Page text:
open the curtains

and take a look out the window if you want to know what the weather's like


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Just Around the Corner

Down the river path from St Gluvius towards Flushing sun was glazing the water of the incoming tide as it swilled up the estuary towards Penryn Bridge. Spring, I thought, is just around the corner. Continue reading

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Gylly and Me

Here’s something from the archives with a beachy theme and variable weather conditions – sort of appropriate for the August this year’s meteorology has served us I thought? It’s a series of snapshots of my relationship with my local beach during my time as an undergraduate several years ago now in Falmouth. Perhaps I should do a sequel some time? I’ve even managed to dig out some actual snapshots to go with. Comments and suggestions welcome as always.

I gravitated towards the beach for reassurance: not so much for the comfort of the familiar, but for the solidarity gleaned from feeling that familiarity with the place was imminent. I looked forward to learning what those rocks were, why there was so much seaweed, and why the sand made the soles of my feet so white that my pasty skin looked tanned in comparison. Continue reading


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Retrospective: 2014 in 14

This seemed to work quite well last year so here’s this year’s shot at a little recap of 2014 in 14 sentences with 14 photos I’ve taken during the course of the year. If you click on the first image you can read the text alongside the pictures as you scroll through if you prefer.

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Coastlining 10.2: Falmouth – Helford Passage

Date: 9th May 2014         Distance walked: 8 miles         Height climbed: ~1175 ft

2014.05.09  (5) Falmouth

It is light by the time I return to Swanpool, not bright daylight, but a cotton-grey pre-dawn that retires any expectations of an exciting sunrise to make up for the non-sunset of last night. As I reach the beach I look back over my shoulder and can see a blush behind the cloud cover. Crossing the road over the bar between beach and pool I make my way uphill and veer off-road and on-path towards the little patch of woodland on Pennance Point. Turning round at the highest point of the hill I survey the view I’m so familiar with, seeing it with fresh eyes for the first time at daybreak. Continue reading


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Coastlining 10.1: Falmouth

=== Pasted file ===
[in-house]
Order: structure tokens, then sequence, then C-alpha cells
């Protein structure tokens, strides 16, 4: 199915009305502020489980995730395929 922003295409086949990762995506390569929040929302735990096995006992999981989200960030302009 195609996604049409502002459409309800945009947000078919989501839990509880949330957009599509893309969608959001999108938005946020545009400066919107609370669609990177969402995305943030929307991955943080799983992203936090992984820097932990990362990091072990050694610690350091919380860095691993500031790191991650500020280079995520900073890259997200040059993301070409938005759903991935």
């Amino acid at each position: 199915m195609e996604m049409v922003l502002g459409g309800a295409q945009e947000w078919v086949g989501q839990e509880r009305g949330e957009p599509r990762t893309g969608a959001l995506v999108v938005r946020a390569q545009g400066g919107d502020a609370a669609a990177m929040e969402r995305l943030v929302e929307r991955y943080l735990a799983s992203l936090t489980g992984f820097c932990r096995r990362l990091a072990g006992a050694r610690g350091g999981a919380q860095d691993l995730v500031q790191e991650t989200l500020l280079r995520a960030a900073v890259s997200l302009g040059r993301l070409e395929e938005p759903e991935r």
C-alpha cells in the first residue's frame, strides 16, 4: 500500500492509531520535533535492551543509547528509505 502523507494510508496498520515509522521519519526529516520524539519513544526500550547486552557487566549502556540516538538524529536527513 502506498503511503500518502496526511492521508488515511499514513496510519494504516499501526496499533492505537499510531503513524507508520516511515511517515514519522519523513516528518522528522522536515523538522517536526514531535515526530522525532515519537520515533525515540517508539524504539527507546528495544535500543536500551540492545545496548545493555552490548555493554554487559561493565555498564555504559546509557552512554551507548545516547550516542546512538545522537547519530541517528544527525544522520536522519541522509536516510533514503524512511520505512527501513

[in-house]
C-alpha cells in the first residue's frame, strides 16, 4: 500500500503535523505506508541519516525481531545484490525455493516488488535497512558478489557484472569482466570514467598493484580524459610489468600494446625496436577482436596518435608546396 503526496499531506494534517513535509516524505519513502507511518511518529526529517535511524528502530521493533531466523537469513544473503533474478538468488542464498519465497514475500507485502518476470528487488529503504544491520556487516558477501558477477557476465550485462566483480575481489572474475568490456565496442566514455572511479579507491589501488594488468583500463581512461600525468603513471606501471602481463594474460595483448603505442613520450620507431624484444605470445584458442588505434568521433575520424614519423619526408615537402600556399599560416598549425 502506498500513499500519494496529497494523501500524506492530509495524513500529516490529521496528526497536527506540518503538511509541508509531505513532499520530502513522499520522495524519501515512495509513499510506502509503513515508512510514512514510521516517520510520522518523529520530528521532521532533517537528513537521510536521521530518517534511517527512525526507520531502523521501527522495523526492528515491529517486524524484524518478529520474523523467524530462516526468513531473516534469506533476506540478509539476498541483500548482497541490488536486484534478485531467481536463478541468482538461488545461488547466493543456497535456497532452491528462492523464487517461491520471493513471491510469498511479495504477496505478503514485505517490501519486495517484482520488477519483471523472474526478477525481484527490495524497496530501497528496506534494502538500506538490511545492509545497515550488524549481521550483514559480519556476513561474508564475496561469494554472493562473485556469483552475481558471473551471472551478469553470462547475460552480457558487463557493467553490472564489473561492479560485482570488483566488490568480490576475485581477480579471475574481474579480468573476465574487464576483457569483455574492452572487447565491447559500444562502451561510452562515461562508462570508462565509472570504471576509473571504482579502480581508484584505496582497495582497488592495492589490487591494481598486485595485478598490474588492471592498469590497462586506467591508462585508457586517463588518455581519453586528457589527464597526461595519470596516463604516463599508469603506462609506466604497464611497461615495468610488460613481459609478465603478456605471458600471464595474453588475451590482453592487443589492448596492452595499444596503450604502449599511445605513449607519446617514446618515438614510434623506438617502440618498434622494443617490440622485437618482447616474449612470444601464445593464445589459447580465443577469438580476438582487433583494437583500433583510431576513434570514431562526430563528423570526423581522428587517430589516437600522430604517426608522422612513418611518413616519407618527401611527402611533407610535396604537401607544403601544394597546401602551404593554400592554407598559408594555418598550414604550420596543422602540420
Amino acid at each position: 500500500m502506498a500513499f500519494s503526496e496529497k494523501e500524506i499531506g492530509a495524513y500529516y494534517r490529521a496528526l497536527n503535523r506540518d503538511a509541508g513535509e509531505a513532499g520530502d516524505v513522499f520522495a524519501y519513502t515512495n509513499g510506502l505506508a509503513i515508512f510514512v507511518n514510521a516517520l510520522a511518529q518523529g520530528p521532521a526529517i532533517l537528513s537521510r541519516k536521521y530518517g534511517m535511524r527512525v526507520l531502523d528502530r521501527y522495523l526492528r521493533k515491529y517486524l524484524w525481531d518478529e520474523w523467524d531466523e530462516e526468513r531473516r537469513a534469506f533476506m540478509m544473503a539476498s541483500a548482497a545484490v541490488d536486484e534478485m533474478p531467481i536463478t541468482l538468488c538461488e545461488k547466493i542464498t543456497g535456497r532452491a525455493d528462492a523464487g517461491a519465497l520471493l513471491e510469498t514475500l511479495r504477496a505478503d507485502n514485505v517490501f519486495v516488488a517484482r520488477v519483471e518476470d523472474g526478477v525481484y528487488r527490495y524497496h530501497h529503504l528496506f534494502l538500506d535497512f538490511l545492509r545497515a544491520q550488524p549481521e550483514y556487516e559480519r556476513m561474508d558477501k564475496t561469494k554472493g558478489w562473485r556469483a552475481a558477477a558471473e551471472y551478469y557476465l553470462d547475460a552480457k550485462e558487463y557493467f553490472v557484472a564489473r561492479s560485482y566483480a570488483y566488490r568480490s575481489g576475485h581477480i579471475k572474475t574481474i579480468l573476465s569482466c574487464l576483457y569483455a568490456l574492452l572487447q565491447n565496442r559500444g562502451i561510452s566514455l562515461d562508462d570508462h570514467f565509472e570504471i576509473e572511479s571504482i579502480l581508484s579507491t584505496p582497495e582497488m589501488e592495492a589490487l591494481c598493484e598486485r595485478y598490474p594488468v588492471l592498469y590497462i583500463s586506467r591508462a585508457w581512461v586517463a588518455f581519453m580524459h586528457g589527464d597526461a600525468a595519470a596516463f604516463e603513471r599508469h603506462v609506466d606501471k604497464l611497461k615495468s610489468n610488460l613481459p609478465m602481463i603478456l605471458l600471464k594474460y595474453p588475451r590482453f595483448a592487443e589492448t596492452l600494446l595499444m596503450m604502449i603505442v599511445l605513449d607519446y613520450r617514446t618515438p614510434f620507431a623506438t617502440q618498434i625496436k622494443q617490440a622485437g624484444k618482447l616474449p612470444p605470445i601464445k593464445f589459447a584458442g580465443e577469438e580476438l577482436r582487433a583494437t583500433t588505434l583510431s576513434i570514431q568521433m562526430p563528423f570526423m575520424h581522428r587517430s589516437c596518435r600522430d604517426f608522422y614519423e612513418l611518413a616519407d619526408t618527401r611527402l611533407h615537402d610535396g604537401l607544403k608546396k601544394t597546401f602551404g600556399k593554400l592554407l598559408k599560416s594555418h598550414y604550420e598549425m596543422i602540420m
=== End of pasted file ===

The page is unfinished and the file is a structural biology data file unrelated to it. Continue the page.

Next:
[Pendennis Peninsula to Swanpool]                 Date: 8th May 2014    Distance walked: ~2miles

I leave the house half an hour before sunset and walk through the quiet residential streets of Falmouth town and up onto the headland that curls out southeastwards into the Fal Estuary. The road passes high above the docks which shelter in the northern lee of this spit of land where the water is deep, tidal and yet protected from the moods of the open sea. Continue reading


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Coastlining 9: Portscatho – St Anthony Head

Date: 3rd May 2014        Distance walked: 6.2 miles        Height climbed: 919 ft

2014.05.03  (3)

New boots squeak clean. Residents greet me like a local as I make my way back through the village of Portscatho along the road above the harbour that leads to a dead end that leads to a stile that leads to the coast path. It’s been raining and everything looks and feels and smells very green. The first hillslope outside the village is covered in rows and rows of posts and tubes for young trees – part of the Diamond Wood plantation I believe – the sprouting heads of which are just beginning to peek out of the tops of the tubes like forced rhubarb. It’s hard to imagine what this will look like covered in woodland, apart from completely different. I keep my wool layer on and shove my hands in my pockets. The dew and rain-damp beads on the glossy leather of my new walking boots like a chocolate bar taken straight from the fridge into a warm kitchen. I’ve been wearing them in at home and for short strolls in the evenings. It’s a short and easy walk today: a smooth mud-ribbon of a path over a low gently undulating coastline, heading homeward for me. Continue reading


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False Lights

A Tale of Salvaging History from the Wreck of Cultural Myth

picture credit: BBC’s ‘Jamaica Inn’ (2014) fictional wreckers on location at Holywell Bay

Despite having lived in Cornwall for a while now I am still intrigued by the romanticism suggested by its rugged coastline and find myself drawn to the fantastic stories that accompany it. Here is a landscape that lends itself to adventure. To someone raised on a literary diet that began, pre-school, with Captain Pugwash, leading on – via Swallows and Amazons – to Daphne du Maurier’s gothic coastal romances involving shipwrecks, plunder and bodice-ripping encounters with pirates, every cove is a smugglers’ haven, every cliff path a desire line worn in through years of wreckers wreaking mischief with their lanterns on stormy nights. Barrels and caskets stacked in a sea cave above high water mark. Brandy for the Parson, ’baccy for the Clerk. Curtains drawn over the lighted windows of a nearby village. What the eye doesn’t see the heart doesn’t grieve over: so watch the wall my darling…  Continue reading